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Histopathological findings in patients with lipoid proteinosis p. 99
Isa An, Muhammet Emin Güldür, Mustafa Aksoy, Yavuz Yeşilova, Murat Ozturk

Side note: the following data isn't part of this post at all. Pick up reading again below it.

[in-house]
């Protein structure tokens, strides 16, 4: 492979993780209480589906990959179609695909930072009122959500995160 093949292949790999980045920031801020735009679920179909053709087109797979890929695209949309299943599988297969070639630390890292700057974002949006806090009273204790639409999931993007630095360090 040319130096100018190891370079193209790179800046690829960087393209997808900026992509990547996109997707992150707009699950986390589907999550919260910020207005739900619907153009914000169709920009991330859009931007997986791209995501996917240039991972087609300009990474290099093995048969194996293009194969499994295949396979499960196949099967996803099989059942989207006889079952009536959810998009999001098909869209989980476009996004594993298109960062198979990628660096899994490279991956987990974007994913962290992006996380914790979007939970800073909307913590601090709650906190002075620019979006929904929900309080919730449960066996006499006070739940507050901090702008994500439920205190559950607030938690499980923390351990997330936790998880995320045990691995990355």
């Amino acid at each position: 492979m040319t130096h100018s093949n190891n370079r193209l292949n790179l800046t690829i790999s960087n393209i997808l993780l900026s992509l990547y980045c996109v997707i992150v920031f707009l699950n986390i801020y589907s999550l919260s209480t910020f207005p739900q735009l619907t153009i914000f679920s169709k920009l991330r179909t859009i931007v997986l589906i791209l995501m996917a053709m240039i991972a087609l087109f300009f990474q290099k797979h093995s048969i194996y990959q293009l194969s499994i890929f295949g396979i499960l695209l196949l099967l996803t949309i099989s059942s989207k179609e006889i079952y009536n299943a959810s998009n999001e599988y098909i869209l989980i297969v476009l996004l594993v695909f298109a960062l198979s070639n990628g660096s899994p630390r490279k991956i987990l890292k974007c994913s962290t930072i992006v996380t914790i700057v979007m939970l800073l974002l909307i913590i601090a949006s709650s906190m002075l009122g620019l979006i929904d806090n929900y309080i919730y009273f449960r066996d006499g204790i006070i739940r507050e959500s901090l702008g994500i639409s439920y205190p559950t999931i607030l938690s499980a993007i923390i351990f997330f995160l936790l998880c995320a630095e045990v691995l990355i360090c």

Objective: Lipoid proteinosis (LP) is a rare autosomal recessive genodermatosis characterized by the accumulation of amorphous hyaline substance in the skin and mucous membranes. In this study, the histopathological findings of the patients who were admitted to our clinic and diagnosed with LP were examined. Materials and Methods: This prospective study included 18 patients who presented to our clinic between January 2014 and December 2018 and were confirmed by histopathological examination. A punch biopsy including epidermis, dermis, and subcutaneous tissues was obtained from the lesional skin of each patient evaluated clinically, and the material was stained with hematoxylin and eosin stain and periodic acid–Schiff (PAS) stain. These preparations were evaluated by a pathologist experienced in dermatopathology. Results: The most common histopathological findings in the epidermis were hyperkeratosis (88.8%) and pigmentary incontinence (83.3%) in the basal layer. The most common histopathological findings in the dermis were amorphous substance accumulation (100%), perivascular PAS positivity (33.3%), and PAS positivity around eccrine glands (11.1%). Conclusion: The findings of our study were similar to the histopathological findings of late-term skin lesions in LP patients previously described in the literature. In order to better understand the histopathological findings of skin lesions of LP patients, studies with a large number of patients including early skin lesions of LP are needed.